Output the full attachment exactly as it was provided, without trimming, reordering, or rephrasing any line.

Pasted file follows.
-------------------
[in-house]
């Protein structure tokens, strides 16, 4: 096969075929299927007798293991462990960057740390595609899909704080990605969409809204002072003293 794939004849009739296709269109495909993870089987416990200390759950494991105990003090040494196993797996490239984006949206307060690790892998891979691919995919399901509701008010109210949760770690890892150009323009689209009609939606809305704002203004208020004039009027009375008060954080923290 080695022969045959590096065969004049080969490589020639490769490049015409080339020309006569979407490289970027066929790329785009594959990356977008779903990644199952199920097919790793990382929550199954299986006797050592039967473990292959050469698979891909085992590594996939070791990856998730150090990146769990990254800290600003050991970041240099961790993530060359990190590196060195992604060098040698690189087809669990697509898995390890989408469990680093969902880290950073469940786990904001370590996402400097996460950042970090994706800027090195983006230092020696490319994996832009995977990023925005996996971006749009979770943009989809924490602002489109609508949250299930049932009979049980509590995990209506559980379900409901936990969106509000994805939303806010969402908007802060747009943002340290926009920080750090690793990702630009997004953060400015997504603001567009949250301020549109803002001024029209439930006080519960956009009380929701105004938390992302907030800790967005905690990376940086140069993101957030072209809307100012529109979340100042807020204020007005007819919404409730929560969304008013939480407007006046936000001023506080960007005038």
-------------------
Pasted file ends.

[in-house]
């Protein structure tokens, strides 16, 4: 096969075929299927007798293991462990960057740390595609899909704080990605969409809204002072003293 794939004849009739296709269109495909993870089987416990200390759950494991105990003090040494196993797996490239984006949206307060690790892998891979691919995919399901509701008010109210949760770690890892150009323009689209009609939606809305704002203004208020004039009027009375008060954080923290 080695022969045959590096065969004049080969490589020639490769490049015409080339020309006569979407490289970027066929790329785009594959990356977008779903990644199952199920097919790793990382929550199954299986006797050592039967473990292959050469698979891909085992590594996939070791990856998730150090990146769990990254800290600003050991970041240099961790993530060359990190590196060195992604060098040698690189087809669990697509898995390890989408469990680093969902880290950073469940786990904001370590996402400097996460950042970090994706800027090195983006230092020696490319994996832009995977990023925005996996971006749009979770943009989809924490602002489109609508949250299930049932009979049980509590995990209506559980379900409901936990969106509000994805939303806010969402908007802060747009943002340290926009920080750090690793990702630009997004953060400015997504603001567009949250301020549109803002001024029209439930006080519960956009009380929701105004938390992302907030800790967005905690990376940086140069993101957030072209809307100012529109979340100042807020204020007005007819919404409730929560969304008013939480407007006046936000001023506080960007005038």